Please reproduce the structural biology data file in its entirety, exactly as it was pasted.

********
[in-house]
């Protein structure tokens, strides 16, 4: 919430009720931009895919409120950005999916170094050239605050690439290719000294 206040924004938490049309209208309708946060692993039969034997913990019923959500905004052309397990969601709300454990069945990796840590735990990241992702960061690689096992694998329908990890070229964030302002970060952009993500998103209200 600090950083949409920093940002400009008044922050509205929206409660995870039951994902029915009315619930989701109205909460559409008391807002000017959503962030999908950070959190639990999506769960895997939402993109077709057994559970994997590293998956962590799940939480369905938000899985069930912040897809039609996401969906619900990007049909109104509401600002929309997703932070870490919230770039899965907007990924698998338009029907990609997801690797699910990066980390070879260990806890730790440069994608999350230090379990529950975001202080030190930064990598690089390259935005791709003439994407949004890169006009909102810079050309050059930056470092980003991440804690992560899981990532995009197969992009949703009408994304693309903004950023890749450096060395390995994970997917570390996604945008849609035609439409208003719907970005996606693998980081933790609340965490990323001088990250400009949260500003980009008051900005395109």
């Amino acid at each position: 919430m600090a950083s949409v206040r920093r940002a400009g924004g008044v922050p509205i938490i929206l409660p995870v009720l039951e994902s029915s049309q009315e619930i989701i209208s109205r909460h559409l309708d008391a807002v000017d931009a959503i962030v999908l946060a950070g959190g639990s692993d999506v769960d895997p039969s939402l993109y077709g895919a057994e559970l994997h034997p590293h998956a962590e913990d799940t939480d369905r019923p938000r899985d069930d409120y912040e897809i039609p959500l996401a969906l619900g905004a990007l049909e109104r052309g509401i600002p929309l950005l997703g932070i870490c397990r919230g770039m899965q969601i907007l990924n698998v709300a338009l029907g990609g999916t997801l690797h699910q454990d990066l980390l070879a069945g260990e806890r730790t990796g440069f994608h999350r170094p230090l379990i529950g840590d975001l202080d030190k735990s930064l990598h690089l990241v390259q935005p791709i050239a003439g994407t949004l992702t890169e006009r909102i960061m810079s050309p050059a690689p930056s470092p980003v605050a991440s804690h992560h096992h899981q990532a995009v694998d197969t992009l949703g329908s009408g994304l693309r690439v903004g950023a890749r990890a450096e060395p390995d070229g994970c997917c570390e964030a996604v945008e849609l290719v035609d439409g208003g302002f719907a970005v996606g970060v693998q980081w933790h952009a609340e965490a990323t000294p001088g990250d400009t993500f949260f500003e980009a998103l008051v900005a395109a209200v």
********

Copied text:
[in-house]
């Protein structure tokens, strides 16, 4: 919430009720931009895919409120950005999916170094050239605050690439290719000294 206040924004938490049309209208309708946060692993039969034997913990019923959500905004052309397990969601709300454990069945990796840590735990990241992702960061690689096992694998329908990890070229964030302002970060952009993500998103209200 600090950083949409920093940002400009008044922050509205929206409660995870039951994902029915009315619930989701109205909460559409008391807002000017959503962030999908950070959190639990999506769960895997939402993109077709057994559970994997590293998956962590799940939480369905938000899985069930912040897809039609996401969906619900990007049909109104509401600002929309997703932070870490919230770039899965907007990924698998338009029907990609997801690797699910990066980390070879260990806890730790440069994608999350230090379990529950975001202080030190930064990598690089390259935005791709003439994407949004890169006009909102810079050309050059930056470092980003991440804690992560899981990532995009197969992009949703009408994304693309903004950023890749450096060395390995994970997917570390996604945008849609035609439409208003719907970005996606693998980081933790609340965490990323001088990250400009949260500003980009008051900005395109």
């Amino acid at each position: 919430m600090a950083s949409v206040r920093r940002a400009g924004g008044v922050p509205i938490i929206l409660p995870v009720l039951e994902s029915s049309q009315e619930i989701i209208s109205r909460h559409l309708d008391a807002v000017d931009a959503i962030v999908l946060a950070g959190g639990s692993d999506v769960d895997p039969s939402l993109y077709g895919a057994e559970l994997h034997p590293h998956a962590e913990d799940t939480d369905r019923p938000r899985d069930d409120y912040e897809i039609p959500l996401a969906l619900g905004a990007l049909e109104r052309g509401i600002p929309l950005l997703g932070i870490c397990r919230g770039m899965q969601i907007l990924n698998v709300a338009l029907g990609g999916t997801l690797h699910q454990d990066l980390l070879a069945g260990e806890r730790t990796g440069f994608h999350r170094p230090l379990i529950g840590d975001l202080d030190k735990s930064l990598h690089l990241v390259q935005p791709i050239a003439g994407t949004l992702t890169e006009r909102i960061m810079s050309p050059a690689p930056s470092p980003v605050a991440s804690h992560h096992h899981q990532a995009v694998d197969t992009l949703g329908s009408g994304l693309r690439v903004g950023a890749r990890a450096e060395p390995d070229g994970c997917c570390e964030a996604v945008e849609l290719v035609d439409g208003g302002f719907a970005v996606g970060v693998q980081w933790h952009a609340e965490a990323t000294p001088g990250d400009t993500f949260f500003e980009a998103l008051v900005a395109a209200v």